"globals": {
      "__webpack_public_path__": true
    },
  1. Create a route and set it to history mode. The base path setting is consistent with the activeRule of the main application. router/index.js
import Vue from 'vue'
import Router from 'vue-router'

import HelloWorld from "../components/HelloWorld";


Vue.use(Router)
let router = new Router({
  mode: 'history',
  base: window.__POWERED_BY_QIANKUN__ ? '/app-vue/' : '/',
  routes: [
    {
      path: '/',
      name: 'home page',
      component: HelloWorld
    },
  ]
})

export default router
  1. Write a few text data in HelloWorld.vue to facilitate comparison
<template>
  <div class="hello">
    <h1>vue-app</h1>
  </div>
</template>

<script>
export default {
  name: 'HelloWorld',
  props: {
    msg: String
  }
}
</script>

<!-- Add "scoped" attribute to limit CSS to this component only -->
<style scoped>
h3 {
  margin: 40px 0 0;
}
ul {
  list-style-type: none;
  padding: 0;
}
li {
  display: inline-block;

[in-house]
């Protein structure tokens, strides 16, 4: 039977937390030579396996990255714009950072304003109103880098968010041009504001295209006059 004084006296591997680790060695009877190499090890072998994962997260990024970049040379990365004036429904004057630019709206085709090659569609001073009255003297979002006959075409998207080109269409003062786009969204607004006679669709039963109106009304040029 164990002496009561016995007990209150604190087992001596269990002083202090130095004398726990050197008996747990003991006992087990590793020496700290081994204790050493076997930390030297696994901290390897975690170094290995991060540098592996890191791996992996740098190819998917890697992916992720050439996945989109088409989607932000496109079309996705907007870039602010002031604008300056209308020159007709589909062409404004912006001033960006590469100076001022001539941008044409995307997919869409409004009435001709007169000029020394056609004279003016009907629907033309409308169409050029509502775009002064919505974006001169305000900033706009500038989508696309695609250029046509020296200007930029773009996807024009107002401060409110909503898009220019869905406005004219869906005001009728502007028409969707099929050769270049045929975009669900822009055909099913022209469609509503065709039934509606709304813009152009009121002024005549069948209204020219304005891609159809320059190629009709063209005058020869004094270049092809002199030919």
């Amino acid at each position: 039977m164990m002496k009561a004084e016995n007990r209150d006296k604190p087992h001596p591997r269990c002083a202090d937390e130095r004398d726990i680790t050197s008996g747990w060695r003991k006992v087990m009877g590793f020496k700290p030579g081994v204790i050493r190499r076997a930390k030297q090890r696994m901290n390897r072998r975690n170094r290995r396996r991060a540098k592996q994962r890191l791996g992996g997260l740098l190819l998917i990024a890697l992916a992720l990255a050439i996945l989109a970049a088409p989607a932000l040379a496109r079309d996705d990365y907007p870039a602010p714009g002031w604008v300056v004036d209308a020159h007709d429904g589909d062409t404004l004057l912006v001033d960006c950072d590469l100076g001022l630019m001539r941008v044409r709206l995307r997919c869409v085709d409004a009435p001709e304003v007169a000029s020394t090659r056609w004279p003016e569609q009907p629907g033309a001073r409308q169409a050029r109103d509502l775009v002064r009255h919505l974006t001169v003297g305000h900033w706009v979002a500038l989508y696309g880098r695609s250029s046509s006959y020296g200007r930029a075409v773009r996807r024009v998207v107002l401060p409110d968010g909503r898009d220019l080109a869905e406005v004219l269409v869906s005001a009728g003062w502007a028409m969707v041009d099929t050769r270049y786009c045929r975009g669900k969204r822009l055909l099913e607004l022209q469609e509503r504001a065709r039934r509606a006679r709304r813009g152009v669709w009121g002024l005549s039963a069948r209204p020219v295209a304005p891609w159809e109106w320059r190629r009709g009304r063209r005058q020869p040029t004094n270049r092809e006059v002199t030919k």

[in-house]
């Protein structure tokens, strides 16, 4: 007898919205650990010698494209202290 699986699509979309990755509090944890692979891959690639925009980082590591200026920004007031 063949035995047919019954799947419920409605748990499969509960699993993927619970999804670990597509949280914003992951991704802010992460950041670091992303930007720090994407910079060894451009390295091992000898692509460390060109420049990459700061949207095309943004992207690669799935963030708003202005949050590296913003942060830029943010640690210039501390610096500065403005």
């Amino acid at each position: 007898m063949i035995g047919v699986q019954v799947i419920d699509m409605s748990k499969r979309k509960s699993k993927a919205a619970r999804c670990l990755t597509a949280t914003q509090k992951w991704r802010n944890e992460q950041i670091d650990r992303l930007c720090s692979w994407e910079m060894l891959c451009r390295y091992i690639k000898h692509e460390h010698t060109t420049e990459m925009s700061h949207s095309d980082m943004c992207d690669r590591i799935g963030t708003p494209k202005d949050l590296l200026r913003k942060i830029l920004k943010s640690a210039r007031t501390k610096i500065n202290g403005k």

margin: 0 10px;
}
a {
  color: #42b983;
}
</style>
  1. mian.js has changed a little more than the original
import Vue from 'vue'
import App from './App.vue'
import router from './router'
import './public-path'


Vue.config.productionTip = false

let instance = null;
function render(props = {}) {
  const { container } = props;

  instance = new Vue({
    router,
    render: (h) => h(App),
  }).$mount(container ? container.querySelector('#app') : '#app');// Avoid conflicts with primary applications
}

// Stand alone runtime
if (!window.__POWERED_BY_QIANKUN__) {
  render();
}
//There must be the following three life cycles, otherwise the main application cannot be called
export async function bootstrap() {
  console.log('[vue] vue app bootstraped');
}
export async function mount(props) {
  console.log('[vue] props from main framework', props);
  render(props);
}
export async function unmount() {
  instance.$destroy();
  instance.$el.innerHTML = '';
  instance = null;
}

Test use

One main application and two micro applications are started with npm run serve. First access the main application as follows:

Click app Vue

Click bigScreen

The second application style has some problems and needs to be adjusted

summary

  1. qiankun.js is relatively simple in general, and the effect of use is also good
  2. However, there are still many problems in the construction process, and what the official website said is not very clear
  3. Overall, it is somewhat similar to iframe nesting, except that iframe is replaced by div
  4. There is still a lot to study in the follow-up

Posted by Sheen on Tue, 07 Sep 2021 12:00:39 -0700